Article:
Sun, 10/14/2012 - 17:45 | Link to Comment Occams Aftershave
Occams Aftershave's picture

Yes, or give each unemployed person in the US an annual salary of $81,000.

But that won't accomplish the real goal of QEternity:  Buying garbage underwater MBS from the banks at full value.   Don't you see?   It's simply yet another bank bailout that a few years ago our politiicians and regulators screamed would "never happen again."    It's happening again, billions each month.

Sun, 10/14/2012 - 14:25 | Link to Comment IMA5U
IMA5U's picture

Bring it on.  We re doomed.

 

Yell stock XYZ at its lows all day.

Sun, 10/14/2012 - 14:40 | Link to Comment Yen Cross
Yen Cross's picture

  Take it for what is< here it is in living color. http://www.federalreserve.gov/releases/g19/Current/

Personally, I think the numbers are farcical.

Sun, 10/14/2012 - 15:06 | Link to Comment eddiebe
eddiebe's picture

Dubbya had it right after all. In order to get the economy going just send out stimulus checks to everyone. At least that way it isnt just the banksters and Wallstreet boyz that reap the benefits of Fed largesse.

 Ironic that it took a Republican president to do that, while Obumma does exactly what again?

Sun, 10/14/2012 - 15:07 | Link to Comment Sabibaby
Sabibaby's picture

Chart Porn Sunday!

Sun, 10/14/2012 - 15:15 | Link to Comment Zero Govt
Zero Govt's picture

With prospects of sizeable liquidity injections by central banks, there were growing expectations of at least stabilization in world growth prospects. 

You what?

How is central banks pumping electronic digits into bankrupt rotten banks supposed to do anything for economic growth?!!!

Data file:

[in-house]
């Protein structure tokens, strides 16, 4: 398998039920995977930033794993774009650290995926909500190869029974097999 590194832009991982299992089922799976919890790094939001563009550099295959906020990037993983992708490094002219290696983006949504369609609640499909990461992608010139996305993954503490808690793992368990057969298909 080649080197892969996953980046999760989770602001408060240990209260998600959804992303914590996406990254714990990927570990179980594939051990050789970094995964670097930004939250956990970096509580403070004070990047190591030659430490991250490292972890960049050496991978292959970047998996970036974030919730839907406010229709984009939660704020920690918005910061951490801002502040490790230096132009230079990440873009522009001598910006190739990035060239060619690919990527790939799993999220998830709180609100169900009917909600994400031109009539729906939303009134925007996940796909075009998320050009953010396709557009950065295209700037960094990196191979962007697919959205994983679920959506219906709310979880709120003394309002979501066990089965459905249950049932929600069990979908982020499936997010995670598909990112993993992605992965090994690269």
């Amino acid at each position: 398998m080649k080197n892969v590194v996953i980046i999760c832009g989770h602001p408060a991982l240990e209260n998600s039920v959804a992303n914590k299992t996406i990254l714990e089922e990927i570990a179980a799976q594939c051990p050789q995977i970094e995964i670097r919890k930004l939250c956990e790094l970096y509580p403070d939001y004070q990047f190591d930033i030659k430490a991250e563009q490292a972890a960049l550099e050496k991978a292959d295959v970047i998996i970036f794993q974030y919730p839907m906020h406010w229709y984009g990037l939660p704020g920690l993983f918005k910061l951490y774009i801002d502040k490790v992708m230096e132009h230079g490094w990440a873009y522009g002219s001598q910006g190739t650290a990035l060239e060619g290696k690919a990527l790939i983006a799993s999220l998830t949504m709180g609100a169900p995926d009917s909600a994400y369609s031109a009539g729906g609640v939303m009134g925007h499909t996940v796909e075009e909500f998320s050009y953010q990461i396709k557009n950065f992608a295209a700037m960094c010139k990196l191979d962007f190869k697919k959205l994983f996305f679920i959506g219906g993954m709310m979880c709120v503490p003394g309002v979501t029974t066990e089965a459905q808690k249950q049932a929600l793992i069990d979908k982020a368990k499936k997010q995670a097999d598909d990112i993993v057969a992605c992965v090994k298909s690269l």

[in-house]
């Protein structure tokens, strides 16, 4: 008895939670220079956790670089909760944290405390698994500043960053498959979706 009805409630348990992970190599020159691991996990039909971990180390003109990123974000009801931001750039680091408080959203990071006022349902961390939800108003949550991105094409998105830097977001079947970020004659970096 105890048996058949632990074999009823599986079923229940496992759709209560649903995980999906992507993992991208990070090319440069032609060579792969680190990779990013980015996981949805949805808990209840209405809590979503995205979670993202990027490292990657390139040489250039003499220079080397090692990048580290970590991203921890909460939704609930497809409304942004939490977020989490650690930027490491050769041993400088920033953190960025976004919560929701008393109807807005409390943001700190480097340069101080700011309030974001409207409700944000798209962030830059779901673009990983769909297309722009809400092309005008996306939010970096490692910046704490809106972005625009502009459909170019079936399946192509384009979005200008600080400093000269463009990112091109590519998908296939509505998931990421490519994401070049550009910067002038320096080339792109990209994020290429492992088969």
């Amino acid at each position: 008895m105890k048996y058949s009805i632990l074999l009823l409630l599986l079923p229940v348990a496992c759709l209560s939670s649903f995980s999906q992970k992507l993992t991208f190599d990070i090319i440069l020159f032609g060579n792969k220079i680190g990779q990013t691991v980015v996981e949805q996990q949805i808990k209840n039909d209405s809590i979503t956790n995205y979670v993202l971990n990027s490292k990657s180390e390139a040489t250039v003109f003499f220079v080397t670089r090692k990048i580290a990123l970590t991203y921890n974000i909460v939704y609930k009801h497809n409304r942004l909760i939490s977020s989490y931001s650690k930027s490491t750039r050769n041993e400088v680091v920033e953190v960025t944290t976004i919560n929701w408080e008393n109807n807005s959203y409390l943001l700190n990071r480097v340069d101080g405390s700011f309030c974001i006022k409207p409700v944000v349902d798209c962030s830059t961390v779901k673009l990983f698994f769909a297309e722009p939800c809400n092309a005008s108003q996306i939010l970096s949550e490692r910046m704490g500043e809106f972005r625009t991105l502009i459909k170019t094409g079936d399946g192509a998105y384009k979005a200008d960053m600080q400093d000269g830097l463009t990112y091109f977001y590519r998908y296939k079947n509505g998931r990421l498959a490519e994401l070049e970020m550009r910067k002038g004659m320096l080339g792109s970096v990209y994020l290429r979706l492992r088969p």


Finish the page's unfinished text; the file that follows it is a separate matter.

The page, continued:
All they're doing is a book keeping entry/trick, it has zippo to do with the economy and Sweet Fanny Adams to do with spurring any economic growth

Please connect the dots

(let's not repeat or let passed bankers lies, thank you)

Sun, 10/14/2012 - 15:15 | Link to Comment fonzannoon
fonzannoon's picture

You just connected them. It's getting hard to comment on here lately because pretty much everyone (on here) has figured this out. We yell it at each other and just out loud to ourselves at this point. It's just tough for us because we are being laughed at by these bankers and the bankers know 99% of us are too stupid or ignorant to figure it out. But rest assured you have it right.

Sun, 10/14/2012 - 15:26 | Link to Comment Zero Govt
Zero Govt's picture

We know book keeping tricks (transfering electronic digits from Bubble Ben et al to bankrupt Blankfiend et al) does nothing for the economy, nothing for growth and nothing for the unemployed

indeed the Bwankers that are receiving said free lolly are laying off staff by the thousand, so how does Bullshit Ben expect us to believe or anyone past the 1st tier banking line to hire staff if the 1st recipients aren't???

but exposing the lie/s is still important

they know we know they're talking absolute shit (da Emporer has no clothes)

believe me that has an impact on their 'game' just as a poker player hates others knowing when he's bluffing

Sun, 10/14/2012 - 15:28 | Link to Comment fonzannoon
fonzannoon's picture

 the laid off bankers are starting boutique hedge funds etc. some mid level people and below are going to get stung but they should be happy the rode along for the good times. the average person is so far from understanding what u know it's not even funny. even if you gave a lecture on this to 100 sheep and had them convinced all it takes is one person to stand up and call u crazy and thats all that is needed for everyone to dismiss you and go back to breaking bad and americas next top piece of shit.